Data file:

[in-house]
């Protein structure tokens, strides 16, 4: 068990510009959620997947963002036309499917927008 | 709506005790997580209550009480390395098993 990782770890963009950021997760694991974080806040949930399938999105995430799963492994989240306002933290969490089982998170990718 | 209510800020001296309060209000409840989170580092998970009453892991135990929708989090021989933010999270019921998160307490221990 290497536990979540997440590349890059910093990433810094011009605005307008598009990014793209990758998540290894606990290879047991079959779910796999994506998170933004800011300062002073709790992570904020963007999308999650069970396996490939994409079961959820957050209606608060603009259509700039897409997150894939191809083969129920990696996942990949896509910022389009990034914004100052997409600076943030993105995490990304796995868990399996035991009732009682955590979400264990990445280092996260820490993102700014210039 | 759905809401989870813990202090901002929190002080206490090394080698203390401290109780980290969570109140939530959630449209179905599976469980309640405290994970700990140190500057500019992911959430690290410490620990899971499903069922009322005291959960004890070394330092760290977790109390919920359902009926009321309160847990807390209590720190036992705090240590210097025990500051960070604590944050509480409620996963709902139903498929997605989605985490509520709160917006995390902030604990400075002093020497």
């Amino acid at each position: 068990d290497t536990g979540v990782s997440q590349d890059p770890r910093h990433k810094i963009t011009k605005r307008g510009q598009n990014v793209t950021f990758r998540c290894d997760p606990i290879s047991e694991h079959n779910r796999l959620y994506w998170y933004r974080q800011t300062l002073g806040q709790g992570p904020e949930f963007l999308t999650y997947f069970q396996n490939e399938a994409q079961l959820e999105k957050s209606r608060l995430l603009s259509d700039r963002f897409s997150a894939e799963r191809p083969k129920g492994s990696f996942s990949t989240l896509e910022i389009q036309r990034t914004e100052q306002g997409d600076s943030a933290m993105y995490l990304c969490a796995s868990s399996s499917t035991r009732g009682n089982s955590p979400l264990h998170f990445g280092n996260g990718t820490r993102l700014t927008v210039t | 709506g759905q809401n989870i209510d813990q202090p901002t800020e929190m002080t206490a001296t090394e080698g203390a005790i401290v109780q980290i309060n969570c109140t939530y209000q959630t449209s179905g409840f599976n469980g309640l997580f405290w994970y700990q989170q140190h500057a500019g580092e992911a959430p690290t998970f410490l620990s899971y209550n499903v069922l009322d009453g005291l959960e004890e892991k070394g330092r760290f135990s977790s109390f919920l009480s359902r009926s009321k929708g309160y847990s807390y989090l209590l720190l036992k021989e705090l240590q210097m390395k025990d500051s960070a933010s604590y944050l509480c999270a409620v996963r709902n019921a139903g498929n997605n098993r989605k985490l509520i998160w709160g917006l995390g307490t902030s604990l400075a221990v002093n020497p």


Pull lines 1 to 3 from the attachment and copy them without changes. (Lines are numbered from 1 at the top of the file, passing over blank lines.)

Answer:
[in-house]
């Protein structure tokens, strides 16, 4: 068990510009959620997947963002036309499917927008 | 709506005790997580209550009480390395098993 990782770890963009950021997760694991974080806040949930399938999105995430799963492994989240306002933290969490089982998170990718 | 209510800020001296309060209000409840989170580092998970009453892991135990929708989090021989933010999270019921998160307490221990 290497536990979540997440590349890059910093990433810094011009605005307008598009990014793209990758998540290894606990290879047991079959779910796999994506998170933004800011300062002073709790992570904020963007999308999650069970396996490939994409079961959820957050209606608060603009259509700039897409997150894939191809083969129920990696996942990949896509910022389009990034914004100052997409600076943030993105995490990304796995868990399996035991009732009682955590979400264990990445280092996260820490993102700014210039 | 759905809401989870813990202090901002929190002080206490090394080698203390401290109780980290969570109140939530959630449209179905599976469980309640405290994970700990140190500057500019992911959430690290410490620990899971499903069922009322005291959960004890070394330092760290977790109390919920359902009926009321309160847990807390209590720190036992705090240590210097025990500051960070604590944050509480409620996963709902139903498929997605989605985490509520709160917006995390902030604990400075002093020497």
């Amino acid at each position: 068990d290497t536990g979540v990782s997440q590349d890059p770890r910093h990433k810094i963009t011009k605005r307008g510009q598009n990014v793209t950021f990758r998540c290894d997760p606990i290879s047991e694991h079959n779910r796999l959620y994506w998170y933004r974080q800011t300062l002073g806040q709790g992570p904020e949930f963007l999308t999650y997947f069970q396996n490939e399938a994409q079961l959820e999105k957050s209606r608060l995430l603009s259509d700039r963002f897409s997150a894939e799963r191809p083969k129920g492994s990696f996942s990949t989240l896509e910022i389009q036309r990034t914004e100052q306002g997409d600076s943030a933290m993105y995490l990304c969490a796995s868990s399996s499917t035991r009732g009682n089982s955590p979400l264990h998170f990445g280092n996260g990718t820490r993102l700014t927008v210039t | 709506g759905q809401n989870i209510d813990q202090p901002t800020e929190m002080t206490a001296t090394e080698g203390a005790i401290v109780q980290i309060n969570c109140t939530y209000q959630t449209s179905g409840f599976n469980g309640l997580f405290w994970y700990q989170q140190h500057a500019g580092e992911a959430p690290t998970f410490l620990s899971y209550n499903v069922l009322d009453g005291l959960e004890e892991k070394g330092r760290f135990s977790s109390f919920l009480s359902r009926s009321k929708g309160y847990s807390y989090l209590l720190l036992k021989e705090l240590q210097m390395k025990d500051s960070a933010s604590y944050l509480c999270a409620v996963r709902n019921a139903g498929n997605n098993r989605k985490l509520i998160w709160g917006l995390g307490t902030s604990l400075a221990v002093n020497p």